The Israeli debate is no secret in Tehran. In the escalating power struggle between President Ahmadinejad and the religious conservatives around Khamenei, their respective positions with regard to the Israelis' comments play an important role. The president's camp is on the defensive. It is losing popularity with the people, and hopes to win it back with its threats against Jerusalem.
This explains why Ahmadinejad's defence minister Ahmad Vahidi announced last week – as if hoping to add further credence to the fears voiced by Meir Dagan – that in the event of a military strike against Iran, Jerusalem should anticipate a counterattack of 150,000 rockets.
These strident tones are not merely in reaction to Israel; they are also the product of an internal Iranian dynamic of escalation that has been going on for some time. In April 2010, during a visit by Ahmadinejad to the north-east of the country, Vahidi warned the "Zionist regime" against an attack, saying that if this were to happen, Israel would be erased without a trace.
Significantly, the previous day, one of Ahmadinejad's opponents, Mojtaba Zolnoor, Khamenei's representative with the Revolutionary Guard, had also threatened Israel, saying that if so much as a single rocket fell on Iran, countless Iranian rockets would strike the very heart of Tel Aviv before the dust had settled.
Alongside such evocations of Iran's supposed strike capability – immediately disseminated throughout the world by the Israeli media – another element of the strategy of the rival Iranian camps is persistently to downplay the enemy's strength. This is a constant balancing act. If the propaganda were to go too far, Iranians would be forced to ask themselves why they should fear Israel and the United States at all. Threatening gestures by the Iranian military and politicians, which often come across as very staged, could thus lose their impact. This fact is not lost on their opponents in Khamenei's inner circle.
Likelihood of Western attack dismissed
Evidence of this is currently to be found on Khamenei's official Persian language webpage, in an article by Amir Mohebbian, a well-known commentator regarded as belonging to the orthodox camp. The article is entitled "Possible Scenarios Posing a Threat to Iran", and its detailed and sober analysis takes the wind out of the sails of the country's warmongers, because none of the three scenarios he envisages for the near future considers a military strike on Iran as a realistic possibility.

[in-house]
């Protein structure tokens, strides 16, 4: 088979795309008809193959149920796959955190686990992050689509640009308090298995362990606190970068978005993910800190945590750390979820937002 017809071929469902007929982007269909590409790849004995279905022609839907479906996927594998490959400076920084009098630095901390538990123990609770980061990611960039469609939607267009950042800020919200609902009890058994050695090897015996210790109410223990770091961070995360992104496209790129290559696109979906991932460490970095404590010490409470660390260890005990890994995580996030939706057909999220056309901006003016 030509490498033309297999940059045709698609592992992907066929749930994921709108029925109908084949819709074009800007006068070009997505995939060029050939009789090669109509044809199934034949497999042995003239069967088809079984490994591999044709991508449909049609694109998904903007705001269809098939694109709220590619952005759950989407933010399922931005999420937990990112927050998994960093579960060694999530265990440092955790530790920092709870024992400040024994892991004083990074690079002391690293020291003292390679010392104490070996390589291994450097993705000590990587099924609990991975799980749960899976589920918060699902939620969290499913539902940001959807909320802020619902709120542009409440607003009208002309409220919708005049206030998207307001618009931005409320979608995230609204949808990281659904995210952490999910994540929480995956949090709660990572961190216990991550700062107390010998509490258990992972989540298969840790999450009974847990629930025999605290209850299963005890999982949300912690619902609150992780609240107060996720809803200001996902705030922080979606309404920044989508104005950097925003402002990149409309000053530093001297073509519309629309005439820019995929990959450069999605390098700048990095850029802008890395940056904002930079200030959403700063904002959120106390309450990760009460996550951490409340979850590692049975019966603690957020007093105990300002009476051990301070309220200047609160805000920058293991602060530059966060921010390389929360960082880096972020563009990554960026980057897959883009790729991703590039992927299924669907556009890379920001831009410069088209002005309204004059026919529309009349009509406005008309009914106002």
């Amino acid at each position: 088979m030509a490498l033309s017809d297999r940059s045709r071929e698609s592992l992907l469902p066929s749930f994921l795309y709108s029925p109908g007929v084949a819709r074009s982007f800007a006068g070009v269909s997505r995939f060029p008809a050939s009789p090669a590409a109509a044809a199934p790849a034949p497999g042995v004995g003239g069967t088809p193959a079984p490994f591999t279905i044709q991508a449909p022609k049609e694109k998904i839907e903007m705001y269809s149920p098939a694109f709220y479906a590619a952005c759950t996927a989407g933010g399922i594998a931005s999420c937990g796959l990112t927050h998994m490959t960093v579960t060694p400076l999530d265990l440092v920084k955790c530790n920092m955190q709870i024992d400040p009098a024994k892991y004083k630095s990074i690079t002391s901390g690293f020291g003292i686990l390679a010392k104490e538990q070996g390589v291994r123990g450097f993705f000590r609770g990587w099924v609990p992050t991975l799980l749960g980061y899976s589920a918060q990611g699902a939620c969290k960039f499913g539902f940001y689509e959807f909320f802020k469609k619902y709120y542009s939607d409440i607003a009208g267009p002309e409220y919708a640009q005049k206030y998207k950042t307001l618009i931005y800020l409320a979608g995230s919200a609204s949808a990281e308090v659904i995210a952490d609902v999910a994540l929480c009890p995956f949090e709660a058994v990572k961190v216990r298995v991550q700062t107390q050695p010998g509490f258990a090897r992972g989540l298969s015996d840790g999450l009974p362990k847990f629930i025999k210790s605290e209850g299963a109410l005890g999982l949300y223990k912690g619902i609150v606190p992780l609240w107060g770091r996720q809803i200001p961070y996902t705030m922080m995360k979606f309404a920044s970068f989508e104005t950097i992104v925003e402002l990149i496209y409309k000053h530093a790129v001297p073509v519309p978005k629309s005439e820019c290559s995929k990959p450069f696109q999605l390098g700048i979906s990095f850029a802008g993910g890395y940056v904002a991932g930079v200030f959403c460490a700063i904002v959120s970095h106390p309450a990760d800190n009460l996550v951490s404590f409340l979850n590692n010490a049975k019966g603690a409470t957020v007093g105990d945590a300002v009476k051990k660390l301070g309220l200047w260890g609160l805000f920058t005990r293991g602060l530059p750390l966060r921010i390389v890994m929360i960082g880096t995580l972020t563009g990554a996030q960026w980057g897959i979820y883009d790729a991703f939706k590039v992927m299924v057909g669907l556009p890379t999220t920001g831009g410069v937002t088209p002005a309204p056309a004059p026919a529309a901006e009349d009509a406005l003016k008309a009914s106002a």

Mohebbian writes that air strikes combined with an invasion by ground troops would be difficult for a Western coalition to coordinate, and that they would also have to reckon with a massive reaction from Russia and China. The size of the country would mean a long-term occupation would scarcely be possible, especially as Western military intelligence is poorly informed about Iran.
Even limited action against the regime's centres of power would be doomed to failure, he writes, because Iran is particularly well armed against such a threat. The results of an intervention of this kind for the attackers could not be foreseen, in any case, because they also have a contrary effect: they could give rise to greater popular support for the regime.
Finally, Mohebbian also rejects the third scenario, which posits targeted attacks on selected Iranian installations including, for example, the Bushehr nuclear plant. He points out that if the plant were to be bombed, the entire region would be affected, a fact that can surely only act as a deterrent. Mohebbian dismisses the fact that the West is making noises about the possibility of a military strike, despite the unlikelihood of the scenario, as pure psychological warfare, the main aim of which is to sow discord among the Iranians themselves.
For this reason, he advises that the best course is simply to ignore belligerent Western rhetoric, believing that this course of action would demonstrate even more strongly how ineffectual such rhetoric is. In saying so, he is sending an unequivocal message to President Ahmadinejad and his circle.
© Qantara.de 2011
Translated from the German by Charlotte Collins
Editor: Aingeal Flanagan/Qantara.de